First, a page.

‘Somewhere & Nowhere’ is a documentation of a road trip my father and I took across South Wales at the beginning of 2019.
My father was born here and grew up in the town of Bridgend, but moved to London over fifty years ago and has not lived in Wales since. It wasn’t until I moved to Swansea a few years ago that the landscape of South Wales once again became a district of situation for my family.
It was important to show the chorus of memory and place, not just with the time-worn land and Silurian rocks, but also the Wales that is closer to us – the council estates and the pebbledash.
The effect of such small and forgotten impressions on memory is well-known. Whether we like it or not, we are bound to the places that formed us and so the very shape of memory is that of the land. Even from a distant past, out of which nothing subsists, it is the land that may bear something – imperceptibly – from out of deep time, long untouched.
We passed in unison through this vacant terrain, along invisible lines, breathing older airs that we had been absent from. The further we went, the gentle tilt of the green hills retreated up into into the distant peaks and beacons, where the seconds grind the mountains down, down the valley and river, over the steelworks and the coal fields and the people, into grit and sand, washed away and blown out into the almighty recesses of the unquiet sea.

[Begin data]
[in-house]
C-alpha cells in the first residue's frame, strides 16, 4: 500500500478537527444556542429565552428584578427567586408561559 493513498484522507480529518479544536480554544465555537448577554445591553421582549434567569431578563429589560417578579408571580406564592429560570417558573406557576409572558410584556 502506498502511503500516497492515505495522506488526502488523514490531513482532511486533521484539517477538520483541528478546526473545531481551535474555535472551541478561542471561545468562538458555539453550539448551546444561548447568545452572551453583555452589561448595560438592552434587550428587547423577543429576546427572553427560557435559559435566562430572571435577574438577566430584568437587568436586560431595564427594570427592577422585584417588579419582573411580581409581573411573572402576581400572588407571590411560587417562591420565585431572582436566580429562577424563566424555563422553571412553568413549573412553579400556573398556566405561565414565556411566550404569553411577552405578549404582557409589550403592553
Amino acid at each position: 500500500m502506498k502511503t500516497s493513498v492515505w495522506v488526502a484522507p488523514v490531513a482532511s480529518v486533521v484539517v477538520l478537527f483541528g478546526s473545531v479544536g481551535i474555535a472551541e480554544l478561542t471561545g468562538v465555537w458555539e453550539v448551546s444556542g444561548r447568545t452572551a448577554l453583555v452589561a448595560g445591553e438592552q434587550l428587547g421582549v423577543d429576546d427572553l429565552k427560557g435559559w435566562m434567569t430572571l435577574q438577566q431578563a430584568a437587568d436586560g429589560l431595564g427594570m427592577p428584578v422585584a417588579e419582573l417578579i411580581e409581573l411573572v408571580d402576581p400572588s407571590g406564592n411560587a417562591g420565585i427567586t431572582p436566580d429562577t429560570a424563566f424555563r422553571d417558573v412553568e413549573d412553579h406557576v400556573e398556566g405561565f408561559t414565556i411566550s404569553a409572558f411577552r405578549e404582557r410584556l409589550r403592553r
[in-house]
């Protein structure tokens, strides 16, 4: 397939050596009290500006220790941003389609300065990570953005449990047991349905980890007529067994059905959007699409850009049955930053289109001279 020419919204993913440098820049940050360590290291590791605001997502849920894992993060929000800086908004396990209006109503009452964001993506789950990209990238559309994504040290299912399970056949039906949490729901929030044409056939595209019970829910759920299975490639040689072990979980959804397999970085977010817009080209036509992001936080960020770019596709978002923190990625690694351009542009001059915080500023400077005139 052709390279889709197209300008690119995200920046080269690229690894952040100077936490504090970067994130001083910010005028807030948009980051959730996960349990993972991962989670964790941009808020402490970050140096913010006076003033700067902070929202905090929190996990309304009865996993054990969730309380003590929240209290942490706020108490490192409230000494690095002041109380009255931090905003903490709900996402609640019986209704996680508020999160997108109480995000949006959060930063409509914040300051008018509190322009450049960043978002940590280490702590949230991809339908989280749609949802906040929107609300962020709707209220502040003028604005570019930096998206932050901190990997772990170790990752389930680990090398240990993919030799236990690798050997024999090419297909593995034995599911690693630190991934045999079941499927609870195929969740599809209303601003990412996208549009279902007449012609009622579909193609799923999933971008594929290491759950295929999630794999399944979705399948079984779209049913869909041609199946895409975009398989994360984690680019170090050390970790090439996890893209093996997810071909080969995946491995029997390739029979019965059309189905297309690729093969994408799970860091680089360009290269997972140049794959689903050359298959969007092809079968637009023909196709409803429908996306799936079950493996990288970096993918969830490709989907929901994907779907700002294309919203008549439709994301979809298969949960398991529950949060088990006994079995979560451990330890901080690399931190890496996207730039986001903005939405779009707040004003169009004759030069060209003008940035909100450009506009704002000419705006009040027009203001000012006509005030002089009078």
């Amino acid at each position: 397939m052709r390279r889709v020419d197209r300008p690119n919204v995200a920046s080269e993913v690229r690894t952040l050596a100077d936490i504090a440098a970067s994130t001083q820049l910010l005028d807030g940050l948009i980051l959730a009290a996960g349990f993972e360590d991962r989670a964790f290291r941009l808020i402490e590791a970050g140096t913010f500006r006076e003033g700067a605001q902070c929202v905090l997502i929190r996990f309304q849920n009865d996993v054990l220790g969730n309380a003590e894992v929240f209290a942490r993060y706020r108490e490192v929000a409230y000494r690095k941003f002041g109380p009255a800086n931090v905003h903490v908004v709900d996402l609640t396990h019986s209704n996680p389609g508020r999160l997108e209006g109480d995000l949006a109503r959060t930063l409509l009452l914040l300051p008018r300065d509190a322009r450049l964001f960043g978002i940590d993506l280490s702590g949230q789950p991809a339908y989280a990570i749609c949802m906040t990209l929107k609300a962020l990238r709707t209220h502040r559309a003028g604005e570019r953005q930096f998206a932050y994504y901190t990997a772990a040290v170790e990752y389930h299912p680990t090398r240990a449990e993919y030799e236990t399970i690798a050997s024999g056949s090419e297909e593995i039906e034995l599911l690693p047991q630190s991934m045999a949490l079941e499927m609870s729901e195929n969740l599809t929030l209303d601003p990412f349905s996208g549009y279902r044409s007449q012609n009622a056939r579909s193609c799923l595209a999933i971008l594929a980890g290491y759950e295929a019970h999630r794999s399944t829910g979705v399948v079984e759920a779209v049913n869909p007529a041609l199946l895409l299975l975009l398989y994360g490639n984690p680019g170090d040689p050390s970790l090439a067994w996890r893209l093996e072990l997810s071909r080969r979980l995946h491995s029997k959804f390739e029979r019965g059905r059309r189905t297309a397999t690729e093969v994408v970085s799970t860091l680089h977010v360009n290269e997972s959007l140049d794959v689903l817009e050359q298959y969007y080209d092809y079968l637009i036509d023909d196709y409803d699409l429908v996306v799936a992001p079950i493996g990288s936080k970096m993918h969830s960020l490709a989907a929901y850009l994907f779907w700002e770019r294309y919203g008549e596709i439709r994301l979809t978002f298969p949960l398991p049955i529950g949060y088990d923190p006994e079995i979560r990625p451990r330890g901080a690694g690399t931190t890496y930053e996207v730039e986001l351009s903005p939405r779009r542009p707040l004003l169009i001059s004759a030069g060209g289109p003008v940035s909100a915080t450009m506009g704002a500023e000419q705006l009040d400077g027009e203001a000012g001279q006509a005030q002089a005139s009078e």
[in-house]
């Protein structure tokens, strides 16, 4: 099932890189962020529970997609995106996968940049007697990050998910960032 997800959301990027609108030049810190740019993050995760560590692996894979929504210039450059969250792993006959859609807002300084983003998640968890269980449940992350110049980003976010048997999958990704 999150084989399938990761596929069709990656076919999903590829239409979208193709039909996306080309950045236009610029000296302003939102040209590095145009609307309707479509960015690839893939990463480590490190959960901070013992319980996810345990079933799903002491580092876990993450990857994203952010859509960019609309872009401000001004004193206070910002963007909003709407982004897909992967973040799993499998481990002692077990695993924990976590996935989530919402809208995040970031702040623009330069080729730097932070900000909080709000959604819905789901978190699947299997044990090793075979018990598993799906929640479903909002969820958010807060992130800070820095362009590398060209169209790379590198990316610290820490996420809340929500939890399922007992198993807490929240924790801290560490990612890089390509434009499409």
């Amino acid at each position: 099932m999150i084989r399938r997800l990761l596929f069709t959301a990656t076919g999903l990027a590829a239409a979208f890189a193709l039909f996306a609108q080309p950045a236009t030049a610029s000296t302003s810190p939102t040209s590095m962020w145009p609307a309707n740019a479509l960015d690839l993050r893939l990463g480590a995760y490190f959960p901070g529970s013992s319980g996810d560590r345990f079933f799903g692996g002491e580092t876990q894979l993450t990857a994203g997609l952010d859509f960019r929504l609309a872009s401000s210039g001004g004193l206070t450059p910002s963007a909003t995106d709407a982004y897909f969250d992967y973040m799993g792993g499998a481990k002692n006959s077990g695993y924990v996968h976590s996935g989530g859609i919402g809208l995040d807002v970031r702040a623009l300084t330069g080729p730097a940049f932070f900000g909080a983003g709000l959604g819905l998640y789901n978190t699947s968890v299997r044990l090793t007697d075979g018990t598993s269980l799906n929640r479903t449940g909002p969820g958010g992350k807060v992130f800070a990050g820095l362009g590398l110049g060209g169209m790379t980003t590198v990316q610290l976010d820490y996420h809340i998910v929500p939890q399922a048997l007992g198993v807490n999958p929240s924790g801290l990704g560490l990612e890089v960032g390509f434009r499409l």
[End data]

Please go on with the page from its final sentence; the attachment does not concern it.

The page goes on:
And while there is sometimes a sense of no time – of stasis – there is also the reminder that all time is running here, all at once, stacked and looped upon itself. Perhaps then, under all that is human, you find the true path of memory as it is eroded from the great ranges and edifices, transited into silt and dust, down the incline into nothing. It was in the car that he began to tell me the stories of his time there. Fragments only, but precious, to be kept.
I am a contemporary photographer and visual artist currently completing a Masters at the Royal College of Art. My practice often investigates our surrounding landscape, considering the notions of our sense of place, memory and relationships to the land. My work also often considers the interactions between the spectator and the art being viewed, exploring the temporality of spectatorship, often through the use of interactive forms of photography like installation, moving image and photobooks.